It is Korchnoi's fighting spirit that has enabled him to achieve victory, aged 78, in a young man's game
Grandmaster chess, more than ever, has become a young man’s game. Fifty years ago or so, when Bobby Fischer qualified as a grandmaster at the age of 15, it was considered freakish. Not so today, when boys of 12 have become grandmasters, and by 15 are regarded almost as battle-hardened. What then, are we to make of Viktor Korchnoi, who in July won the national championship of his adopted country of Switzerland at the age of 78?
There have been other signal achievements of chess longevity, most notably by Emanuel Lasker, whose third place in the great Moscow Tournament of 1935 at the age of 66 was considered miraculous at the time. Lasker, perhaps the greatest of all chess fighters, is Korchnoi’s hero, but the similarity ends there. Lasker had been forced to flee Nazi Germany, leaving all his assets behind: he restarted his chess career as an old man, not out of choice, but to avoid a penurious old age. Korchnoi, by contrast, has never retired, and would regard even the suggestion as heretical. He lives and breathes for the chess struggle, and still has more fighting spirit than grandmasters less than half his age.
In one sense Korchnoi had to be a fighter. As a child he experienced the horrors of the siege of Leningrad. He wrote with complete absence of sentiment in his memoir: “I lived in a communal flat where eleven families were huddled together. When the war began, the flat began to empty. Some went away, and those remaining began to die one by one of hunger, but the ration cards of the deceased remained — until the end of the month. Had it not been for the death of my relations I doubt whether I would have managed to survive.”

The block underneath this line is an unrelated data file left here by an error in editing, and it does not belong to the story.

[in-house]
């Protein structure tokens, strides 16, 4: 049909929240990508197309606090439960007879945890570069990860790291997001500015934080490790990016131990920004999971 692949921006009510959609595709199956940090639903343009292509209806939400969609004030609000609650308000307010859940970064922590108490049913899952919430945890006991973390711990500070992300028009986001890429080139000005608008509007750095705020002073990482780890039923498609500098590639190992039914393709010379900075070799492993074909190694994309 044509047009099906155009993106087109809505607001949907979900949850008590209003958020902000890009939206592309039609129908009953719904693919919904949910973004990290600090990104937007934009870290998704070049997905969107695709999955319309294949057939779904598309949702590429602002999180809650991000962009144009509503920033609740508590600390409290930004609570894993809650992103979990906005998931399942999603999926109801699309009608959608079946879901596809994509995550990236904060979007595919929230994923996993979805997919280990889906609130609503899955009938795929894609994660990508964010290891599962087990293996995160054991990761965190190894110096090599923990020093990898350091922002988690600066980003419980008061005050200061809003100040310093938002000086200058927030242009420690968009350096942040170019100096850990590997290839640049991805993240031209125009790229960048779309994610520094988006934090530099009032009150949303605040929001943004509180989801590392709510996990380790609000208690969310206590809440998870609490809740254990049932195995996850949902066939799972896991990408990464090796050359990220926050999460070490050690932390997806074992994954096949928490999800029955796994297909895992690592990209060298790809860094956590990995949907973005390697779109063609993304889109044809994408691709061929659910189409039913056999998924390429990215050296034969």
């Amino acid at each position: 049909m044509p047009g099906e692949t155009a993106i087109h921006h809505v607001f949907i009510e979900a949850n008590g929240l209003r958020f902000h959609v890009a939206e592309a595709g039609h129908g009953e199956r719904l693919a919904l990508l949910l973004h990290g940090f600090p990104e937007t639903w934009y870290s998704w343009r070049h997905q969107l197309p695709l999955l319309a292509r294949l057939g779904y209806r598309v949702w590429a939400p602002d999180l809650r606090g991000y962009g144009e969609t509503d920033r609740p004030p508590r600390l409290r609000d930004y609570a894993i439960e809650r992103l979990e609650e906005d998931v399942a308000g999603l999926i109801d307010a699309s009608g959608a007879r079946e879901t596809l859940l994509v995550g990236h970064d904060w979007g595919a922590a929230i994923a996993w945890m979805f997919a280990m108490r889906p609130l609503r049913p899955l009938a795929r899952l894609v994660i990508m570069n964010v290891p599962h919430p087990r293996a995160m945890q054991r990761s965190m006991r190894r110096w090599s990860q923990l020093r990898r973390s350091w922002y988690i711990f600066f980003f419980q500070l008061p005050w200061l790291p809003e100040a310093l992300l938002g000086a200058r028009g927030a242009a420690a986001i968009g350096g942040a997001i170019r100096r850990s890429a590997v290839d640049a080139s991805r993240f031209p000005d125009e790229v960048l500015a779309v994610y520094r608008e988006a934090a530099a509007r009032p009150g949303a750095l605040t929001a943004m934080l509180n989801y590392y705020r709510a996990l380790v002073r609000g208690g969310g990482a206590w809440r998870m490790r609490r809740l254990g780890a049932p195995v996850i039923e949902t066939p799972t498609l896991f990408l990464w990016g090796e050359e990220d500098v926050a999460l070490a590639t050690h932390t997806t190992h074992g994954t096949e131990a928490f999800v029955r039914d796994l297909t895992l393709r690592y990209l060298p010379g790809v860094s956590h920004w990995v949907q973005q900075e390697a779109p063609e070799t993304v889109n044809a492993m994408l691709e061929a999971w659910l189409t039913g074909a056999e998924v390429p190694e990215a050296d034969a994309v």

Combine that with the experience of surviving under the capricious terror of Stalin’s rule, and one can understand not just Korchnoi’s unconquerable fighting spirit, but also his darker side. He is a notoriously bad loser, and it is his habit, when defeated by younger players (and there is no one older left to play) to tell them how little they really understand the game. Type in “Korchnoi vs Polgar chess” on YouTube and you will see what happens after a mere blitz game between Korchnoi and the young Hungarian Sofia Polgar. After losing, Korchnoi storms off, snapping: “It is the very first and the very last time you will ever win against me!”
While some players need to feel that there is an underlying civilised relationship between them and their opponents during a game, Korchnoi is exactly the opposite. He has always thrived on creating an atmosphere of great tension — feeds off it, in fact. He is well aware of this, and in his memoir relates how during a game against his mild-mannered compatriot Vladimir Simagin in 1961, his opponent went up to another competitor and said, “Why does he look at me with such malice, as if I had slaughtered all of his family down to the sixth generation?”
Followers of chess, however, adore him for this attitude. Korchnoi has never played a “grandmaster draw”: he fights to the bitter end every time he sits down. Of course, Korchnoi does not play like this for the benefit of the public. It is not, even, simply because he is a fighter; above all he loves chess with such a passion, that he cannot bear to leave the board — any board — unless there is absolutely no choice.